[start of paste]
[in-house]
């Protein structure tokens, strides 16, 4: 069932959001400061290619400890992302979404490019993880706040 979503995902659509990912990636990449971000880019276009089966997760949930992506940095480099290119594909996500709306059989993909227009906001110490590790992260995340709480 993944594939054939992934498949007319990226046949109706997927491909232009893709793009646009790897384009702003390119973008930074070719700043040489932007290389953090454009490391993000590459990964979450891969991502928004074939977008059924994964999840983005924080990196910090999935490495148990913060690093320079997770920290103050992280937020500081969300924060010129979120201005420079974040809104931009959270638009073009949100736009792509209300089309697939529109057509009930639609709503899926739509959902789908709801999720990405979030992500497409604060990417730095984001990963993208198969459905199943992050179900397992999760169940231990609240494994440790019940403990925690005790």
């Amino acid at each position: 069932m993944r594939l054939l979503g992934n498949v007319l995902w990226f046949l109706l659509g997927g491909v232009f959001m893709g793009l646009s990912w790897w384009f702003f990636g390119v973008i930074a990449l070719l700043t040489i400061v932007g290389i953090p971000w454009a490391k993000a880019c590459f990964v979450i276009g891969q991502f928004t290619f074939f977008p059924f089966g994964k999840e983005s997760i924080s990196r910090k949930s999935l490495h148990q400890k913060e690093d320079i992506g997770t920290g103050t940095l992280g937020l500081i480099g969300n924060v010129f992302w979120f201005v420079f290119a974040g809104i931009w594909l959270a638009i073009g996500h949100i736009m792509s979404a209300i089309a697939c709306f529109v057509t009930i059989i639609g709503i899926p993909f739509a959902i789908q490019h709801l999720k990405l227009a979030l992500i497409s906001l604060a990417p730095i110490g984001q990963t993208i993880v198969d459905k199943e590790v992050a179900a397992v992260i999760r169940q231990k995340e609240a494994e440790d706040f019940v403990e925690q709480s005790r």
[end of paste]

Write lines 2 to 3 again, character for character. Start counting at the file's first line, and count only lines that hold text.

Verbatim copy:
């Protein structure tokens, strides 16, 4: 069932959001400061290619400890992302979404490019993880706040 979503995902659509990912990636990449971000880019276009089966997760949930992506940095480099290119594909996500709306059989993909227009906001110490590790992260995340709480 993944594939054939992934498949007319990226046949109706997927491909232009893709793009646009790897384009702003390119973008930074070719700043040489932007290389953090454009490391993000590459990964979450891969991502928004074939977008059924994964999840983005924080990196910090999935490495148990913060690093320079997770920290103050992280937020500081969300924060010129979120201005420079974040809104931009959270638009073009949100736009792509209300089309697939529109057509009930639609709503899926739509959902789908709801999720990405979030992500497409604060990417730095984001990963993208198969459905199943992050179900397992999760169940231990609240494994440790019940403990925690005790």
């Amino acid at each position: 069932m993944r594939l054939l979503g992934n498949v007319l995902w990226f046949l109706l659509g997927g491909v232009f959001m893709g793009l646009s990912w790897w384009f702003f990636g390119v973008i930074a990449l070719l700043t040489i400061v932007g290389i953090p971000w454009a490391k993000a880019c590459f990964v979450i276009g891969q991502f928004t290619f074939f977008p059924f089966g994964k999840e983005s997760i924080s990196r910090k949930s999935l490495h148990q400890k913060e690093d320079i992506g997770t920290g103050t940095l992280g937020l500081i480099g969300n924060v010129f992302w979120f201005v420079f290119a974040g809104i931009w594909l959270a638009i073009g996500h949100i736009m792509s979404a209300i089309a697939c709306f529109v057509t009930i059989i639609g709503i899926p993909f739509a959902i789908q490019h709801l999720k990405l227009a979030l992500i497409s906001l604060a990417p730095i110490g984001q990963t993208i993880v198969d459905k199943e590790v992050a179900a397992v992260i999760r169940q231990k995340e609240a494994e440790d706040f019940v403990e925690q709480s005790r």